The movie raised an interesting question for me. Could Captain Whittaker have done what he did in the cockpit that day if he hadn’t been in the condition he was? Maybe if he had been sober as he was supposed to be, he would have crashed the plane and killed everyone on board as all the other pilots in the simulator did. Now that is irony, for sure. He saved the lives of so many people and yet he went to jail for breaking the public trust – another irony – justice or a miscarriage of justice? Who can say? No easy answers. A movie that makes a person think – good work Hollywood! That’s exactly what I want my writing to do.





16 comments on ““Flight” – A Good Movie for a Writer to See.

  1. dorothyanneb says:

    That’s exactly how I felt about this movie, especially your last question about if he was sober, could he have landed the plane? Truly nuanced and oniony , this movie. I really enjoyed it.

  2. I kept replaying the steps of THE HERO’S JOURNEY in my mind and was getting antsy to see some serious, significant change in the main character, some “elixar” to bring back to the real world. It wasn’t the ending I expected, but it worked for me. And you’re right, I still find myself thinking about it.
    Good post!

  3. Informative post. I haven’t seen the movie yet, but now want to. I don’t know if I’ve viewed a movie in the past from the position of the writer – good idea. thanks.

  4. Gerry Wilson says:

    I’ll put this one on my list, although like you and your husband, we don’t go out to movies much! But movies do teach us a lot about plot (and it sounds like, in this case, character development, too). Thanks for the informative post.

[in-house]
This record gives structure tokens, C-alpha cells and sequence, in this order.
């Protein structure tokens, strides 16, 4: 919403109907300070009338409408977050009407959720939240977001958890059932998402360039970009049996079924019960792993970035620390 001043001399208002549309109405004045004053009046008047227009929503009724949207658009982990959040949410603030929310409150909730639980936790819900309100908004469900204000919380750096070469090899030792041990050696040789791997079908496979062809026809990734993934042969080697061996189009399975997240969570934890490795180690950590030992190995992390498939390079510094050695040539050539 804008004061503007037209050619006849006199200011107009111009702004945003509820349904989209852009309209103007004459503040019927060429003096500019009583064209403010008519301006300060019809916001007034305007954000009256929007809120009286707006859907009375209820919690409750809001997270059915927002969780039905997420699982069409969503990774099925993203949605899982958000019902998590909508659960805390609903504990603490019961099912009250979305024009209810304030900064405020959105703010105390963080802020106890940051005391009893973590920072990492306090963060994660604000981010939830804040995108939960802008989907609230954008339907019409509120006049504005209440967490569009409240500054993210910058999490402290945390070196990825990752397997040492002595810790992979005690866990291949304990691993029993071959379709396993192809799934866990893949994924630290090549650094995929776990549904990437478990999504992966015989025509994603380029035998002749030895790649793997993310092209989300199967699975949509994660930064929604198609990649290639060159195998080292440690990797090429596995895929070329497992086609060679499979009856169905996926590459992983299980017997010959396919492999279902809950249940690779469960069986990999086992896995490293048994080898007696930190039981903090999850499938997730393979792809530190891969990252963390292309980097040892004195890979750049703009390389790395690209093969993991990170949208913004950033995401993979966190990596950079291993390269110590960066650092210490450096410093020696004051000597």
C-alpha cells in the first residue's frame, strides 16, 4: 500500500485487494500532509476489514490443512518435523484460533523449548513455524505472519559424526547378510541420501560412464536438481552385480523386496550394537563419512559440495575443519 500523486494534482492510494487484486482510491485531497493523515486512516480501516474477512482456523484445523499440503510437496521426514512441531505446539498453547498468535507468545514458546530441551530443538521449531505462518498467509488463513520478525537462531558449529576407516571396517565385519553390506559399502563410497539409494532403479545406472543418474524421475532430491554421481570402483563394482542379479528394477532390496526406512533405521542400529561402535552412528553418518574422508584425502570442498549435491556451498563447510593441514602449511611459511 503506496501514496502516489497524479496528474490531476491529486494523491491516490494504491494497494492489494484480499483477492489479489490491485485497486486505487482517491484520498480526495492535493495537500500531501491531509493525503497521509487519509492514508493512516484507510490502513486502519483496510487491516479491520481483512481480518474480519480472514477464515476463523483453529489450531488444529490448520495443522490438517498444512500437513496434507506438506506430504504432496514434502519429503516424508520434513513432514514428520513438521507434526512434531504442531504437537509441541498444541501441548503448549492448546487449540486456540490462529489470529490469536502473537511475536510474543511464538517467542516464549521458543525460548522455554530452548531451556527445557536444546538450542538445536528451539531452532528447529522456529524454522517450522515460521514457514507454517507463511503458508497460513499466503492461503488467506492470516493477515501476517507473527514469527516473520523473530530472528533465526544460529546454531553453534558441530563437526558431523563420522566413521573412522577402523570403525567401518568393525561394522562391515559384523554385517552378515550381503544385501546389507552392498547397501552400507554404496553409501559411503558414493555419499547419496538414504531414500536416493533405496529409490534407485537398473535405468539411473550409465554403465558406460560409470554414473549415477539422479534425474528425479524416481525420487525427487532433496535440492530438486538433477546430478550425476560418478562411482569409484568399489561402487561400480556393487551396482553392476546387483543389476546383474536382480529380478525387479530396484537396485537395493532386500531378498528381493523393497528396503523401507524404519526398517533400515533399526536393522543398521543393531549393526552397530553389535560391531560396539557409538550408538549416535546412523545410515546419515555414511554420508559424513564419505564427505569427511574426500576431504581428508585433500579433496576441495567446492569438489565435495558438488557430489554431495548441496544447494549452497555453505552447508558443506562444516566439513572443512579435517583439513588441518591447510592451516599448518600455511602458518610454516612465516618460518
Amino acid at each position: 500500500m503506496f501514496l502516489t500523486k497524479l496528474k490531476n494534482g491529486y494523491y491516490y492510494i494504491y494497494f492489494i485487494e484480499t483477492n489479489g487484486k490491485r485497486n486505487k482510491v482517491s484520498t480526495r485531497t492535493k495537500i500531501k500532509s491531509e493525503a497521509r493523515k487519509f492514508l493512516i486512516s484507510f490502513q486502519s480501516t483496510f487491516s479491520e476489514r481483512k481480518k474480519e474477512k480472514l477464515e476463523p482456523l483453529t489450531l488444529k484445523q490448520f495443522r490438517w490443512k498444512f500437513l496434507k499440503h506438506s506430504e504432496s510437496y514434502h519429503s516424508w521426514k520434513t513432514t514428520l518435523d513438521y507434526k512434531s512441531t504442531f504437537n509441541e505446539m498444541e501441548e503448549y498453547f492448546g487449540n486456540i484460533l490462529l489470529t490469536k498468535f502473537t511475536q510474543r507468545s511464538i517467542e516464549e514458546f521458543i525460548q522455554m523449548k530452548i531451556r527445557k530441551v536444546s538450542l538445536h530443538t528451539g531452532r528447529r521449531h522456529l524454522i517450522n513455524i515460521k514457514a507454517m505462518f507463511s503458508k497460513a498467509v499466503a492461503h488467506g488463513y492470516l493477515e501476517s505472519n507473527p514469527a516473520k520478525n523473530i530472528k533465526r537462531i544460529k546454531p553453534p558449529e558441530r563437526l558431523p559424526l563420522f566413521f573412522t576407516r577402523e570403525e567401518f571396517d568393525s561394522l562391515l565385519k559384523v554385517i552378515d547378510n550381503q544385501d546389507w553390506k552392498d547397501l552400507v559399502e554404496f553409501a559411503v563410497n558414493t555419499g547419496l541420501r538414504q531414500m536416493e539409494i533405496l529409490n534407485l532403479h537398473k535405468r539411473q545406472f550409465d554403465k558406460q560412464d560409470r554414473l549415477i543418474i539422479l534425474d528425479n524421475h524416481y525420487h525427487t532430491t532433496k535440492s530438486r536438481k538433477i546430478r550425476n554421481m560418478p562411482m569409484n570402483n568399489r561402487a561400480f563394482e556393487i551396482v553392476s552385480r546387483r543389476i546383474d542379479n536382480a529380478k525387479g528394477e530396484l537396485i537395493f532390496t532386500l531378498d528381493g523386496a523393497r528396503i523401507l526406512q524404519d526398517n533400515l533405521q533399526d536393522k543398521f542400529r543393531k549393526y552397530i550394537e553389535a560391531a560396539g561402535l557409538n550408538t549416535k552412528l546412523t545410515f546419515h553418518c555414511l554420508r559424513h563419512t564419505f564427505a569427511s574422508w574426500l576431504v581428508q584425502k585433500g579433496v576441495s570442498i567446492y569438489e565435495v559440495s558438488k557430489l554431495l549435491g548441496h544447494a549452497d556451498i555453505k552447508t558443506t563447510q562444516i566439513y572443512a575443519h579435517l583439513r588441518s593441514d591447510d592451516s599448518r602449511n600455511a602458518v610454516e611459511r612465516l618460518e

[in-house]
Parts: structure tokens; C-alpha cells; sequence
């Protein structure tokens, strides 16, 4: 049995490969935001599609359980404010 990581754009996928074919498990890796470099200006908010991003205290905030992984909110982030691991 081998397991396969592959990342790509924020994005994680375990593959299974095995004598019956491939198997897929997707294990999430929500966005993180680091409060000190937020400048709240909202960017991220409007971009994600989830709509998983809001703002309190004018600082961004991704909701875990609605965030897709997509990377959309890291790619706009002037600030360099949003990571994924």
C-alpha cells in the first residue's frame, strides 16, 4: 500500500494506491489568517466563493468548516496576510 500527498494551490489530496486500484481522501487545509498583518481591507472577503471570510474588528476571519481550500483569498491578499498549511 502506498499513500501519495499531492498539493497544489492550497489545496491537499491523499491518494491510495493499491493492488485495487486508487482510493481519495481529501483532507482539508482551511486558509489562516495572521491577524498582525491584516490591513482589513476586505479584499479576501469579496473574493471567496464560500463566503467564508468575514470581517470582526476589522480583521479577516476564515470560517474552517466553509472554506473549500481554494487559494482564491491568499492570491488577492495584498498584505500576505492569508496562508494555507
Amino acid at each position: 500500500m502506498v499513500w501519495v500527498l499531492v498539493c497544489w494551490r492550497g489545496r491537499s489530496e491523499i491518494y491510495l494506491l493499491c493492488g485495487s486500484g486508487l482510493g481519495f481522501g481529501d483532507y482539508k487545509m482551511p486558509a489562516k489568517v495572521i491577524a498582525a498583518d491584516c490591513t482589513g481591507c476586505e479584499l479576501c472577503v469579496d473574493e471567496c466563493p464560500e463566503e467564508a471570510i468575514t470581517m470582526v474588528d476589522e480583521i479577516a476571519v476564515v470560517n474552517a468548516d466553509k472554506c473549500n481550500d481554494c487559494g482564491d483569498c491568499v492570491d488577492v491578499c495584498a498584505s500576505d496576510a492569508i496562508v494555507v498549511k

• You are very welcome – I just heard on the radio that “Flight” is getting a bit of Oscar buzz with a nomination for screenwriter, John Gatin – apparently he spent 12 years working on the screenplay for, Flight. Thanks for stopping by the blog. Hope to hear from you again, soon.

  5. I have not watched the movie you mentioned here yet. I will check it out 🙂 I totally agree with you. For writers (including aspiring writers like me), it is important to see movies. There are lots to learn. Thank you for the Like to my post! Have a great Sunday 🙂

  6. “Great Advice!” was what I just tweeted about this. Now I find myself wanting to read your book.

  7. […] to my site wanting a definitive movie review – though it did turn out that my earlier post: “Flight” – A Good Movie for a Writer to See.   was well […]

  8. Super post. Everything works just right. As an author-first an actor for years-I appreciate the making of movies and now writing books. Good job, Francis. I write Romance/Suspense with my seventh book, The Catch, to be released in a few days.

    • I wish you the best of luck with your new release 🙂 I am in stunned awe at the thought of how it must feel to be releasing your 7th book. Think I’ll check it out. thanks for stopping by.

  9. Ayush says:

    The profound thought you found after watching the movie is quite similar to what came into my mind when I watched the movie. Specially the last scene where the son of the pilot was asked to write an essay about the most fascinating person I’ve never met. This particular remark struck my mind and is still buzzing me and I want to know the answer for it. As writing is one of the best solution to sort out any dilemma, I tried it. Unfortunately I’m not a writer and even after trying hard about it all I could come up with is a 3-4 page

    As you’re a writer, Can I ask you for a favor. Can you write a novel on this topic? Or if you’ve already did it can you please tell me where to get it from?

    Thanks in advance.